Arctic Training for Canadian Forces Ramps Up

17 01 2011

Ex NORTHERN BISON 2010 - Canadian Forces

By David Pugliese Defence Watch

The Canadian Army is highlighting an upcoming exercise into the country’s northern region, part of the Canadian Forces move to have more of a presence in the Arctic.

Soldiers from Ontario, Manitoba and Saskatchewan will be taking part in Ex NORTHERN BISON 2011, which will see them snowmobile 300 kilometres from Churchill to Arviat, Nunavut from Feb 19 to 27.

The soldiers from the Arctic Response Company Group (ARCG) have already built Komatiks (long sleighs) and will use those on the trek.

The Army notes that it has tasked four formations across Canada to stand up Arctic Response Company Groups (ARCGs); 38 CBG was given that role within Land Force Western Area and that is who is embarking on NORTHERN BISON.

In October, when I interviewed Army commander Lt.-Gen. Peter Devlin, we talked briefly about the Arctic.

Devlin said a new emphasis on having troops learn winter warfare skills will begin in 2011, although he acknowledged it will take a while for soldiers to become proficient in such activities.

He also noted that for the vast majority in the Army, winter operations will be new. Before the start of Canada’s mission to Afghanistan, it was common for troops to regularly practice winter warfare skills. But because of the intensity of the war in south Asia that has not been done on a regular basis.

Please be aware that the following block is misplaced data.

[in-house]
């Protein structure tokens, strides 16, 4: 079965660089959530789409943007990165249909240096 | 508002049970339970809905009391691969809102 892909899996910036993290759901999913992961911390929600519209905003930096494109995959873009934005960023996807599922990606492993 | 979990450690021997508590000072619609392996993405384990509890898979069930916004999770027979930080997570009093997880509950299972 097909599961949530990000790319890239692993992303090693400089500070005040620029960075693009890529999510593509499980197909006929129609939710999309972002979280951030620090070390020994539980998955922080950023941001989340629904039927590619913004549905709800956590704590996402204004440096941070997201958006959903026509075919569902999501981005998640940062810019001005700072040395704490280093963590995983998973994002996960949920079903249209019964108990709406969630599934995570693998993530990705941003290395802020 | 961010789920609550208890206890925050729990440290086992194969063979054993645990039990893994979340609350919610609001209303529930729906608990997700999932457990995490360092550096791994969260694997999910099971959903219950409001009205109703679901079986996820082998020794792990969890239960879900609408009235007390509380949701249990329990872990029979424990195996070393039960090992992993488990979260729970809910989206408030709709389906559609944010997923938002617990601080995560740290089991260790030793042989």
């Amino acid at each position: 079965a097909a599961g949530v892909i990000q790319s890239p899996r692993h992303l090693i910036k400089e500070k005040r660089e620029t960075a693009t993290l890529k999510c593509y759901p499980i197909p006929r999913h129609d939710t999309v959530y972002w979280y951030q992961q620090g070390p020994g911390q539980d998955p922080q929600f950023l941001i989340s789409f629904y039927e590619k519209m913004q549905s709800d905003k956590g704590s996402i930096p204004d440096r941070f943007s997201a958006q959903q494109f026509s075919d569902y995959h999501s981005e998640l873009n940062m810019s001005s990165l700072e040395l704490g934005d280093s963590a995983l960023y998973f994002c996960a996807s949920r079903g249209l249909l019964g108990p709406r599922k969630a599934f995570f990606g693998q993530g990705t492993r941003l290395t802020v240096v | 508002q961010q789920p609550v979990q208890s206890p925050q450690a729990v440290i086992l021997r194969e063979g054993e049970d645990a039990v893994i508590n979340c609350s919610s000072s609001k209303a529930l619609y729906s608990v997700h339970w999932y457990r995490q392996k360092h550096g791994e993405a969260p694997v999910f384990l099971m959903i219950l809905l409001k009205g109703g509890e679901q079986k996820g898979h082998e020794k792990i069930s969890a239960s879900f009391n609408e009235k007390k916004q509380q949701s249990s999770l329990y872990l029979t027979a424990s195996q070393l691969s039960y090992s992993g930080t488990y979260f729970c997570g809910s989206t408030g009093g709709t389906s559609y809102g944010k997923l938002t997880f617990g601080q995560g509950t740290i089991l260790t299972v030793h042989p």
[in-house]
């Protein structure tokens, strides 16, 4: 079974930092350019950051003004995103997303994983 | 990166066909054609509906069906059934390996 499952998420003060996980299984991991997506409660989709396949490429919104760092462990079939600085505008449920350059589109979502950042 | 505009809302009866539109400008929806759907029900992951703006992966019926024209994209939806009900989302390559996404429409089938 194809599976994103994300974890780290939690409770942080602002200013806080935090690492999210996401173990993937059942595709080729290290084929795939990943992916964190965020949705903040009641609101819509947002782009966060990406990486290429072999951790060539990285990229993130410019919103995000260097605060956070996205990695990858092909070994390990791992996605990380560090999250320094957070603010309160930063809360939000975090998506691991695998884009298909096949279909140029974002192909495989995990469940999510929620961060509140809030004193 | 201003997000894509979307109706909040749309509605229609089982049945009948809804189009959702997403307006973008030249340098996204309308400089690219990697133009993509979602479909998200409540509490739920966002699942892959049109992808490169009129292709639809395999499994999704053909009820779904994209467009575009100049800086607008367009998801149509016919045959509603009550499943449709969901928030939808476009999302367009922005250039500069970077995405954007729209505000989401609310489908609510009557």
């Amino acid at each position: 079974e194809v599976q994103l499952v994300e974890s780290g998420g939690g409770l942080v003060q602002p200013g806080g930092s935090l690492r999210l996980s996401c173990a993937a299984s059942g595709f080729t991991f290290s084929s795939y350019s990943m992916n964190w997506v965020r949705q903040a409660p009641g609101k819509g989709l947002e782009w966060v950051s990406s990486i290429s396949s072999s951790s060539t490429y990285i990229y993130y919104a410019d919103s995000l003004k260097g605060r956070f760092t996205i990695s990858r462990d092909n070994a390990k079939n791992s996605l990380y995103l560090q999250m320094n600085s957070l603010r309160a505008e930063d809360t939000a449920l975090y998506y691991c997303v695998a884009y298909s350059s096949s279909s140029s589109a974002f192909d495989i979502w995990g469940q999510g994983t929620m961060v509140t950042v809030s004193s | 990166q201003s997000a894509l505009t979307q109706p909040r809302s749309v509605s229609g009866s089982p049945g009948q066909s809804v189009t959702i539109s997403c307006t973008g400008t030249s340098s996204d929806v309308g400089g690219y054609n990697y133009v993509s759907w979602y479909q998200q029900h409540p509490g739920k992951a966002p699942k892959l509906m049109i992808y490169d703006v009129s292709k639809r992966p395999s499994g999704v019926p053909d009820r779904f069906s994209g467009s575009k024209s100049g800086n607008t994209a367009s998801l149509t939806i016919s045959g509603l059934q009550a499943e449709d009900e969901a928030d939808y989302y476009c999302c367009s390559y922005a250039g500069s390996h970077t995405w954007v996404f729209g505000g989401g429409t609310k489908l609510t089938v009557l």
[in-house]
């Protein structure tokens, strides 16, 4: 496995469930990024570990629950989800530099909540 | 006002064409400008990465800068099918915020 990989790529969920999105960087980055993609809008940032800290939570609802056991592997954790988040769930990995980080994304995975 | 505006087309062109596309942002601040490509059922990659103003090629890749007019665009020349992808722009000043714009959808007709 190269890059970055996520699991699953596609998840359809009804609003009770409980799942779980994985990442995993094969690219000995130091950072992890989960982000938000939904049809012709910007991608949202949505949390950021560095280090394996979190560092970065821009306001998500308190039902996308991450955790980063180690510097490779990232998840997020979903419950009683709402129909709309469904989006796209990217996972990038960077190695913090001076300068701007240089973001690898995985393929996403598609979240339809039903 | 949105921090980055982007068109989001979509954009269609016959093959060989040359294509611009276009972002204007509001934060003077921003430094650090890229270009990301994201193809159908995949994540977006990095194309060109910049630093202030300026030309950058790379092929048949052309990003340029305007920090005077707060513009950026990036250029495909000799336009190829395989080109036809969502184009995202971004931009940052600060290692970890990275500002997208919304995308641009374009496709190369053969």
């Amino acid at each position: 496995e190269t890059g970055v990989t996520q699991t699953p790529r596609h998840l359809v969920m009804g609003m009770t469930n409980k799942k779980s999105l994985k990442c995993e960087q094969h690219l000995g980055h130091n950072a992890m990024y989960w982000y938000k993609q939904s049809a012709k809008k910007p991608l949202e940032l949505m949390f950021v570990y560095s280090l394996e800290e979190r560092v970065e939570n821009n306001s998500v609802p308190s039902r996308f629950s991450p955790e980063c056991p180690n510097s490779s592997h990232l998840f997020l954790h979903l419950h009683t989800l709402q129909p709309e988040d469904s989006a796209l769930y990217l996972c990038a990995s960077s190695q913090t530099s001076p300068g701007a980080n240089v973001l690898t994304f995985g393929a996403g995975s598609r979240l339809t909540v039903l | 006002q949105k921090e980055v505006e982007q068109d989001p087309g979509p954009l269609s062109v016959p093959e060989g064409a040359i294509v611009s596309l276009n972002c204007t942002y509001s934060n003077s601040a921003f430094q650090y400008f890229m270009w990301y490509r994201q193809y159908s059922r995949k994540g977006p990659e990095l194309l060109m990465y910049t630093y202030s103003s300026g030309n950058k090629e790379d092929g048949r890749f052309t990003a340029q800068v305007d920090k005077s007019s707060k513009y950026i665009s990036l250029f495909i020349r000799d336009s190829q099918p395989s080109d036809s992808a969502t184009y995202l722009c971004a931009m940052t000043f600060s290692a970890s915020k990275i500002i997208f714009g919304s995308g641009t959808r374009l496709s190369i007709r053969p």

“I often ask guys when was the last time you had your winter whites on and there are a bunch of folks – they’re real young kids – who have not had winter warfare training,” said Devlin.

“There is a need for us to energize our winter warfare training and our ability to operate in the north,” he added.

Devlin also recalled his time as a young soldier conducting winter warfare exercises in Norway. “After a cycle you understood how demanding the winter was,” he explained. “What it was like the haul your stuff in a toboggan across the land, to walk in snowshoes, it takes a lot. But then there is a whole new respect for the winter. There’s a level of confidence that comes with operating in the winter and you get good at it. It takes a bit of time. You need a commitment to it before you become good at it.”

At the time, Devlin suggested that the challenging operations of the Arctic would help motivate troops after the Afghan mission had ended (now this was when the pullout date was thought to be July 2011 and of course before the new training mission in the Kabul area was announced).

The new Arctic response companies are expected to be operationally capable next year, Devlin added. “They will continue to grow and become fully operational with their equipment, skidoos, and ATVs, a couple of years beyond that,” he said.

The units will be made up of Army reservists, although the force will be backed by regular units.

In addition, the Canadian Forces is in the midst of an ongoing expansion of the Canadian Rangers, a reserve force made up of First Nations and Inuit personnel. The Rangers are expected to be around 5,000-strong by 2012.




One response

4 09 2011


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